Football far from mind for New Hanover’s Earl Smith
More than 100 miles from home, Earl Smith sat in Cary concerned for the well-being of his coaching staff and players, for his family and his home.
Smith, the head football coach at New Hanover High School in Wilmington, evacuated to Raleigh with his wife on Tuesday, Sept. 11. It was the bye week for the Wildcats, who were coming off a last-second 41-40 win over Garner the previous week.
“We had that game and it was so emotional after the game, when you win in the last second like we did, we didn’t even talk about it,” Smith said, referring to Hurricane Florence. “At that point on Friday night we just talked about the open week and I didn’t get to (the hurricane).”
The plan for the bye week was to give the players off from practice on Monday and Friday. New Hanover, the defending 3AA state champions, had several nagging injuries, so the bye week came at a good time. Smith planned to have his team practice on Tuesday, Wednesday and Thursday.
“Sunday, it kind of hit all of us,” he said. “When we got up Monday morning it was like, ‘Wow.’ Everybody started planning, we went to school, we decided not to practice because people were planning on evacuating like we did.”
Everyone scattered. Players and coaches.
Some coaches evacuated to places like Pennsylvania and Maryland. Some players evacuated to the Triangle, some ended up in other states. One player evacuated to Savannah, Ga.
“It happened real fast, but thank goodness for technology. I was able to keep up with my coaches. Basically what I told them was, ‘Stay safe and we will not worry about football until school is back in,’” Smith said. “Everybody seems to be safe. That’s the most important thing.”
Smith said the coaches have all kept up with the players, keeping tabs on where everyone evacuated to, who may have stayed behind, who may need help.
This isn’t the first time Smith has dealt with a hurricane. In 1996, when Hurricane Fran made landfall near Wilmington and moved inland through the Triangle, Smith was the head football coach and athletic director at Millbrook High School in Raleigh.
“We were out of school in Wake County for two full weeks plus maybe a day. We missed three games, they were all non-conference. I was all gung-ho, ‘We’ve got to practice,’ but then we opened Millbrook up to the public because they had power,” Smith remembered.
As the athletic director, Smith rotated with the principal and a few assistant principals as they opened the school to public. People came to the school to take hot showers and sit in the air condition. It opened Smith’s eyes.
“I saw doctors, lawyers, folks that couldn’t afford anything there, all of a sudden that just kind of put a different perspective on it for me and football was definitely not a priority at the time,” he said. “I think that helped me and that is kind of the approach I’m taking right now. I’m just concerned about our players, safety is a big issue. We are right downtown and that area got hit probably the hardest.”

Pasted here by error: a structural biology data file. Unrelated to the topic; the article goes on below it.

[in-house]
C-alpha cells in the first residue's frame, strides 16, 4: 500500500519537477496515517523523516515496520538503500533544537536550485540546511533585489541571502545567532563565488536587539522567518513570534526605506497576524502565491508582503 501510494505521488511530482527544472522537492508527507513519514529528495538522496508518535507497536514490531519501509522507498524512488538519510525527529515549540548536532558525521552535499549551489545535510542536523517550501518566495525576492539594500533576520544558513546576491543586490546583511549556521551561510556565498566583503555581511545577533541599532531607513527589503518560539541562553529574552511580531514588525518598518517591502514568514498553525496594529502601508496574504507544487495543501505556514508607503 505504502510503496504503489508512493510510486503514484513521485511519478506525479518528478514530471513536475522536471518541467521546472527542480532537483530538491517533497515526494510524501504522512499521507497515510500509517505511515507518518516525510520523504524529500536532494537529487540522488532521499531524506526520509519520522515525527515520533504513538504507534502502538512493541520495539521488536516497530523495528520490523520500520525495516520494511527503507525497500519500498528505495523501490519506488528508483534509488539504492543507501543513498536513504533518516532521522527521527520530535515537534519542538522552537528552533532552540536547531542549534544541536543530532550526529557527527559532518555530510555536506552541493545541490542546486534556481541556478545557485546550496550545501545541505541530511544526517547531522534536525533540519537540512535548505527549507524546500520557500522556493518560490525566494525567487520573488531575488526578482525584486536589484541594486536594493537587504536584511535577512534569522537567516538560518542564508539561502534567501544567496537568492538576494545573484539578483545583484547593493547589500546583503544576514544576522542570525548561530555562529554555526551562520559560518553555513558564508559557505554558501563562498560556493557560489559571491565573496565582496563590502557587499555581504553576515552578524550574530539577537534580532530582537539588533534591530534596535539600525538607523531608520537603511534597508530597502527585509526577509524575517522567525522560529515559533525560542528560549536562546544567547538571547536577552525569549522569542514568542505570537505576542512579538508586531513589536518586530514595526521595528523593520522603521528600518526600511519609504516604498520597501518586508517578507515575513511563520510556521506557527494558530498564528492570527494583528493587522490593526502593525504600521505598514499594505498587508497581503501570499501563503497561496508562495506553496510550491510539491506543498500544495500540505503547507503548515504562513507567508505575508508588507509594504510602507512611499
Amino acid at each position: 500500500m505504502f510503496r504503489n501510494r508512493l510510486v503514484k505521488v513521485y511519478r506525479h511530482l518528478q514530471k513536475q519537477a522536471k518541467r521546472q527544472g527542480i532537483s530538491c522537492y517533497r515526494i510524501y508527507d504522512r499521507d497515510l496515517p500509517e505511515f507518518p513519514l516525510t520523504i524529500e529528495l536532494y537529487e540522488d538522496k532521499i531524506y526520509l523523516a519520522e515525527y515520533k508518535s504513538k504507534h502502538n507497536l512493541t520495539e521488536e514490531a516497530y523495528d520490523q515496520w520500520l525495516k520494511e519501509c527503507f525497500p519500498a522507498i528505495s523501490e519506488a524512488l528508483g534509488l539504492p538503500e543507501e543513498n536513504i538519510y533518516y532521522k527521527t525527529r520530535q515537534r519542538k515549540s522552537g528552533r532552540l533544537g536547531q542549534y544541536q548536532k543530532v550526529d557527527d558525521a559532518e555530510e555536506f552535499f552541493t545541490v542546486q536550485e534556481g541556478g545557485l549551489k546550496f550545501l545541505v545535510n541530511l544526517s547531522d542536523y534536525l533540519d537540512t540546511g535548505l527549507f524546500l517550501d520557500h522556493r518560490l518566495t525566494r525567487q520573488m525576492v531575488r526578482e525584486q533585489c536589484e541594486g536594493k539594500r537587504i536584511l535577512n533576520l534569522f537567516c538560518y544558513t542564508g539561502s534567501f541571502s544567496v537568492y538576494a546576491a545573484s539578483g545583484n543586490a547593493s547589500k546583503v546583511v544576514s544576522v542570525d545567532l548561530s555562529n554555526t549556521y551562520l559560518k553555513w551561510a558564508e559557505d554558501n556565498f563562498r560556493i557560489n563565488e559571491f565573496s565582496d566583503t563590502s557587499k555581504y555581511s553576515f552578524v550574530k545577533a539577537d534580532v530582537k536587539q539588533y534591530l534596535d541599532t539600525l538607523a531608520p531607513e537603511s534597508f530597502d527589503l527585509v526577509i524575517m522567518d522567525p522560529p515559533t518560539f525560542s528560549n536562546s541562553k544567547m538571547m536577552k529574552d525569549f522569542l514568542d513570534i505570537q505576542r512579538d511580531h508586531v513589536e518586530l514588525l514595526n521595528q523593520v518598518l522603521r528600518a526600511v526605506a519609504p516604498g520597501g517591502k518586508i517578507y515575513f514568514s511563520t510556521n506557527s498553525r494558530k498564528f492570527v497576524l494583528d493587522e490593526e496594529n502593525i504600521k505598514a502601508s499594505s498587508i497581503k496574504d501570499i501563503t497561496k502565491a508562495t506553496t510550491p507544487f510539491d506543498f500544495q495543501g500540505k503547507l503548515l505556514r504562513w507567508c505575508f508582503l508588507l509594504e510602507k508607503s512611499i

Smith made his way back to Wilmington on Wednesday. His house made it through the storm without too much damage. His daughter’s house has numerous trees down. But he said the city has taken a serious hit.
“It’s just not good in Wilmington,” he said. “That’s why I want to get there, go around and visit. I know where my kids live. If they’re affected, they don’t have time to go around and help everybody ... you have to focus on chipping away and helping where you can.”
But he knows help is coming. When he and his family evacuated to Raleigh last week, he ran into crews staging in Raleigh. Some of the men he met were from Alabama, Pennsylvania and Arizona.
“The trucks were coming in and I actually talked to some of those guys on Wednesday morning ... that was amazing to see the trucks rolling in, talking to those guys,” said Smith. “We’ve got to deal with a lot and just have to take it one day at a time.”
Smith said he knows the Wilmington community is already coming together and one day he hopes the football team can be part of that.
“At the right time, absolutely. I think about Lumberton, one of my coaches grew up and went to Purnell Swett. I think he got his mom out of there. Even in the areas around Kinston, Tarboro where the Tar River floods. I’ve been through that with former players,” Smith said. ”(Football) is on the back burner right now, but at some point it can possibly (help the community come together). I don’t know when it’s going to happen. We’re just going to take it one week at a time.”
Now that Smith is back in New Hanover County, he plans to start making the rounds to see how he can help, to make sure his players and coaches are all safe. But he doesn’t want any of them focused on football right now.
“As a player or a parent, focus on your family first. Make sure everybody’s safe and at the right time, when the coach calls or when the school system says it’s OK to go back, then zero in on your goals. But I think the biggest thing is to focus on your family and being safe,” Smith said. “The death toll continues to rise. We’ve been watching it here on TV and it’s really heartbreaking. One of the first deaths was a tree that fell through a house that was not too far from our campus. It killed an eight month old and a mom, that just really got me.”
Smith doesn’t want to see any additional tragedy in Wilmington.
New Hanover was scheduled to play South Brunswick this week, that game has been postponed but the makeup date has not yet been set. Next week the Wildcats are slated to play Topsail, but that game is in jeopardy too.
Those games aren’t the priority right now though for Smith. He said they’ll worry about football once everyone is home and safe.